It turns out that if your computer can connect to a quantum network, without much special hardware on your side, you can actually send programs and data and have Amazon execute them and then come back to you with a guarantee that nobody looked at any of the stuff that you were doing.

People are trying to build these networks in a variety of ways. What we work on specifically is a hardware implementation that's built on these little chips of diamond. The diamond is made of a bunch of carbon atoms. Pluck out two of those and add a silicon atom. Now there are two holes in the crystal, and the silicon sits in between the two holes. It brings an extra electron, and that electron can absorb light, and it can also store quantum information.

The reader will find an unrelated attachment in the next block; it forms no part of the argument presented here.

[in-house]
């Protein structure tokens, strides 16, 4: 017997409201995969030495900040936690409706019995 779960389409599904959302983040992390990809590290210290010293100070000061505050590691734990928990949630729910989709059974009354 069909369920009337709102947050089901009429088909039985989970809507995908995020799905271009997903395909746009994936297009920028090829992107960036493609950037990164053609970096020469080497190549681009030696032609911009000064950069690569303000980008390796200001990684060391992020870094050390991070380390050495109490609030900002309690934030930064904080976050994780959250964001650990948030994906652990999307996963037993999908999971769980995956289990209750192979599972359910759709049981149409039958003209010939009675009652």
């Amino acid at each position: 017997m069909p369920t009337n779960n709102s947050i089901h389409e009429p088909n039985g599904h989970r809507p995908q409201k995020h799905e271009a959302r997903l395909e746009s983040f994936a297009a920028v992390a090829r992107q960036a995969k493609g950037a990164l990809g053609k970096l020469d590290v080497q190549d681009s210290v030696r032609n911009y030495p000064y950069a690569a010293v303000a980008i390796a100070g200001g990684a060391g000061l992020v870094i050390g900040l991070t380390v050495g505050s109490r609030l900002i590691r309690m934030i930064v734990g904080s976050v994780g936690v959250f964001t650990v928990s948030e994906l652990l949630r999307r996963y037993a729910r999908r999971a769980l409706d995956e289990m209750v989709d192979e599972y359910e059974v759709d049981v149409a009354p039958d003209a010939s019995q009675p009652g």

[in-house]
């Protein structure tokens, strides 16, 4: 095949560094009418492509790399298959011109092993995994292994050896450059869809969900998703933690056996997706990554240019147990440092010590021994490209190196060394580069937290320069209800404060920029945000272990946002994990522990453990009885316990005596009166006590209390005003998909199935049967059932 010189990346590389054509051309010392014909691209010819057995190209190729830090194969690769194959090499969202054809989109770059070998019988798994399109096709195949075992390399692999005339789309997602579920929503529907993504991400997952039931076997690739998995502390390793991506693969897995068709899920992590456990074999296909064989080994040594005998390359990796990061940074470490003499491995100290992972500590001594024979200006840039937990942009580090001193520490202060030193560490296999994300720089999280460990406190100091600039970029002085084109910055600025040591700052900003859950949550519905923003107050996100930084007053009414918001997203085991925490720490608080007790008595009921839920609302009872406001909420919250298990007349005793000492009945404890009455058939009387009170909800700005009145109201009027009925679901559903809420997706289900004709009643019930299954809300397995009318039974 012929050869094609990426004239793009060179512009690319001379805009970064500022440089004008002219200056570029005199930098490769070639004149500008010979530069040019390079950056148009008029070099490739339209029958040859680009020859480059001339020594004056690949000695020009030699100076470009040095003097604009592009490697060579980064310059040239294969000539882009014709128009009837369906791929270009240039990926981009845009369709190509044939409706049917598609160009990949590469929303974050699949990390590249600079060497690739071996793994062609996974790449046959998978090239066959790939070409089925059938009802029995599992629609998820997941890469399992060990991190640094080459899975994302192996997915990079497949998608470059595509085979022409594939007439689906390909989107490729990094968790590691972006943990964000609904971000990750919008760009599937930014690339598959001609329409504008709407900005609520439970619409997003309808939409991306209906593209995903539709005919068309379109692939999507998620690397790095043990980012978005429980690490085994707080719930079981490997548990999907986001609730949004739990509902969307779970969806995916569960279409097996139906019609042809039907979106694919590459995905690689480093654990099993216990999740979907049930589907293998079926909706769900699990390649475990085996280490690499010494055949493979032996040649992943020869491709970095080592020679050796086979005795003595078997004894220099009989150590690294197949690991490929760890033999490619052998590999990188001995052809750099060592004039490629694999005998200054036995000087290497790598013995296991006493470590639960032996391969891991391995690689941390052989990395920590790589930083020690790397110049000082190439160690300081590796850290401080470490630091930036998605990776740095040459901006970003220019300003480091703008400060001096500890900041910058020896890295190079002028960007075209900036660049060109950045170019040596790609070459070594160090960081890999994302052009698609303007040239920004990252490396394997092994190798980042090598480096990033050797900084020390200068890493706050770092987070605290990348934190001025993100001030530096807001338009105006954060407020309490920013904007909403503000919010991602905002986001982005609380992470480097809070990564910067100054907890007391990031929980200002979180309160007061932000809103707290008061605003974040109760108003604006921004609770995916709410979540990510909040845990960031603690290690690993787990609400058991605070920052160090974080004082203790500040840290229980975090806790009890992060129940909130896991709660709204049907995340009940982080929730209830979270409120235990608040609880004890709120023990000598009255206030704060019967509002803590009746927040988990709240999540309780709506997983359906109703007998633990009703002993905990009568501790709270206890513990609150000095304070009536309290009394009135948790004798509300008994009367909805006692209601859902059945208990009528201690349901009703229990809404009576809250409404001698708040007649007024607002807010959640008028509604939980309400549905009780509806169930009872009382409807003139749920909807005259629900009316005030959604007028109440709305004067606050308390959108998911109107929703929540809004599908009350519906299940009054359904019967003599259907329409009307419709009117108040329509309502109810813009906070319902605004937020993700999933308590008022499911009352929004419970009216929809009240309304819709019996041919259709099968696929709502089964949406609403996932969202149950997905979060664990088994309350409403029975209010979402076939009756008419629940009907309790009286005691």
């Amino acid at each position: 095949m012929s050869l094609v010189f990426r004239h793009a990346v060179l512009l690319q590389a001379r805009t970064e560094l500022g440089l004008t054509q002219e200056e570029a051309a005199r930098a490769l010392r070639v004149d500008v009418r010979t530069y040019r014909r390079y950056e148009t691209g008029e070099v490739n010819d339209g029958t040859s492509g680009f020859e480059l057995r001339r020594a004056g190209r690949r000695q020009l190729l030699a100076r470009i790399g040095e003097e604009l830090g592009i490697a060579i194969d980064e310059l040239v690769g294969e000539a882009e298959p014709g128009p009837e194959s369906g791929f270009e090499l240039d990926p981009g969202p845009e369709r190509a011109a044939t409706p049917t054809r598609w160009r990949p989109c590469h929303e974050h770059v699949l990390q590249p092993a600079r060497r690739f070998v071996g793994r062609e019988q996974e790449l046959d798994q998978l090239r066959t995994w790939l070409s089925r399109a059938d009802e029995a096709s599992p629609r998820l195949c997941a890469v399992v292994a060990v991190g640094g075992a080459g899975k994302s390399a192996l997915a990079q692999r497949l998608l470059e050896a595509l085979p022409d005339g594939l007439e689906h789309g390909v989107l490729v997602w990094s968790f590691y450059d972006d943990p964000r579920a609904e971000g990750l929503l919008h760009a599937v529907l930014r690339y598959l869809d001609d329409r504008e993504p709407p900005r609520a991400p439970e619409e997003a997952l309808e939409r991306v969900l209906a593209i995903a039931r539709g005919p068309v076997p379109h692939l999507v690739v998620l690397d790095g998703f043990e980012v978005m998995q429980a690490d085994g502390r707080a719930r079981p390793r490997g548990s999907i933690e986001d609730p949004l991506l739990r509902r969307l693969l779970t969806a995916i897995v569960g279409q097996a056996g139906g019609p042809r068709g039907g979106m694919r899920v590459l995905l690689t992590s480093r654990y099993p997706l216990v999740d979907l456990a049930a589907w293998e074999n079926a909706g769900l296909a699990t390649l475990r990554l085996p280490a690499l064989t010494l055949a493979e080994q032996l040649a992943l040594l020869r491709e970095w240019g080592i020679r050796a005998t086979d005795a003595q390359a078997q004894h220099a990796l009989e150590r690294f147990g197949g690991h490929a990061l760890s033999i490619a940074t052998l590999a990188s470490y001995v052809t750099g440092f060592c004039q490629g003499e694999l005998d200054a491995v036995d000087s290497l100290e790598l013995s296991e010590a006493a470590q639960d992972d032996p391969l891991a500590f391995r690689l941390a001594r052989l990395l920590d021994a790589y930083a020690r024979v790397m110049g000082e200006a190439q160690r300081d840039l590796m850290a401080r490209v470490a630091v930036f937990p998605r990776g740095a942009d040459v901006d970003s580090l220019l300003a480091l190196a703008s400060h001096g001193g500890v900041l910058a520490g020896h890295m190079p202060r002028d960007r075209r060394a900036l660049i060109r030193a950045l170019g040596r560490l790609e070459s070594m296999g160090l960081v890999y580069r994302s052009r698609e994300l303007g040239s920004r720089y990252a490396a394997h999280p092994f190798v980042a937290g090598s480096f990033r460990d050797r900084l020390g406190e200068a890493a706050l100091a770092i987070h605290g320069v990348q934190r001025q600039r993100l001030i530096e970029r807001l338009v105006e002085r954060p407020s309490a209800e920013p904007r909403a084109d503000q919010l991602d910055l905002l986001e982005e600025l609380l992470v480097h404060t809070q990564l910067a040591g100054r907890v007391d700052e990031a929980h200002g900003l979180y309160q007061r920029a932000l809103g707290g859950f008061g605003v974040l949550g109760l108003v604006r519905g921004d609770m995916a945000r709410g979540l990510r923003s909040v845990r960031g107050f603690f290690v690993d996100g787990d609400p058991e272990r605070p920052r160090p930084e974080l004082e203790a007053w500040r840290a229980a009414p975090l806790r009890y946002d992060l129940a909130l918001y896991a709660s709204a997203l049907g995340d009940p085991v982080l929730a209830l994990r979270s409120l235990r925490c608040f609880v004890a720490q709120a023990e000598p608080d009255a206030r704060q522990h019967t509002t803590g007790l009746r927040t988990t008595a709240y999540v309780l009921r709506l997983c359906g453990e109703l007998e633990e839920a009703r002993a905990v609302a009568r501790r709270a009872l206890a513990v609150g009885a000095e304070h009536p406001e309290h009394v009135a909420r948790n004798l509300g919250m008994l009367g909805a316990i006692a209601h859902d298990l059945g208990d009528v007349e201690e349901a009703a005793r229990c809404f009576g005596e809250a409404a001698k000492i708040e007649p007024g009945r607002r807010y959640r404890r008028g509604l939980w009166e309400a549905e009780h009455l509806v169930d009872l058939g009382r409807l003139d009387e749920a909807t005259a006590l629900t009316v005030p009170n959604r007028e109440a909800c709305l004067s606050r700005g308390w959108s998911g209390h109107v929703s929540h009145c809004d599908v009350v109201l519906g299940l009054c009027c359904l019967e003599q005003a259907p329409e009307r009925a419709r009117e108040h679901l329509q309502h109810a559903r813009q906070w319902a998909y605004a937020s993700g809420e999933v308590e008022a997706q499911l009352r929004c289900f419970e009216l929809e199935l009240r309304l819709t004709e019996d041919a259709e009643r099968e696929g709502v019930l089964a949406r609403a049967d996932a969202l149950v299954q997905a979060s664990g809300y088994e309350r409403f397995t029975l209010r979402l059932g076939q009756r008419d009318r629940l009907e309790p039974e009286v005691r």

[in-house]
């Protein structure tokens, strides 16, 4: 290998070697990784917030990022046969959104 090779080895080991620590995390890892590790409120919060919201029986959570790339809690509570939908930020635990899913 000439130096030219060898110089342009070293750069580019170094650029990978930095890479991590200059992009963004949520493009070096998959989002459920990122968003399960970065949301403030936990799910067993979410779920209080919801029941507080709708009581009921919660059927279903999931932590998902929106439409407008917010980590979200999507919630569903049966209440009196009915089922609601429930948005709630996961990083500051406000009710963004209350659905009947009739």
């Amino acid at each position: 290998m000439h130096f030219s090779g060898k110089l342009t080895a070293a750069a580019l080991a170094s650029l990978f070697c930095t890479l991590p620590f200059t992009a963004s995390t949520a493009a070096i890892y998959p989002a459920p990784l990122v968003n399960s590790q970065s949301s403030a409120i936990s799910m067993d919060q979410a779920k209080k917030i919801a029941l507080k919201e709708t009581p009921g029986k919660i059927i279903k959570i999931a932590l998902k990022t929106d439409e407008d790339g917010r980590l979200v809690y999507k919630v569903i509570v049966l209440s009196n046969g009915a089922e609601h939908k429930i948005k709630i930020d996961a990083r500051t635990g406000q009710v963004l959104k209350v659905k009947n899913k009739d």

You can use these silicon-vacancy centers as storage registers — people call them quantum memories — to catch light and route it and do quantum operations on it. And you need that quantum memory to build the quantum network for these security applications. People also use trapped atoms or ions and other stuff, but for those you need really big machines. Our system is a little chip, which is pretty cool. 

Q: What problem does your new research solve?

DL: One of the current problems with silicon-vacancy centers is that they're not as uniform as other quantum network hardware that people use. If you have a big network of these things, you want them to communicate between each other with light. And one of the things about silicon-vacancy centers — and actually most of the defect centers in crystals — is that one silicon atom doesn't always emit the same wavelength of light that another defect can receive, so you have trouble matching up your different bits. And that's been a big barrier to actually building these things.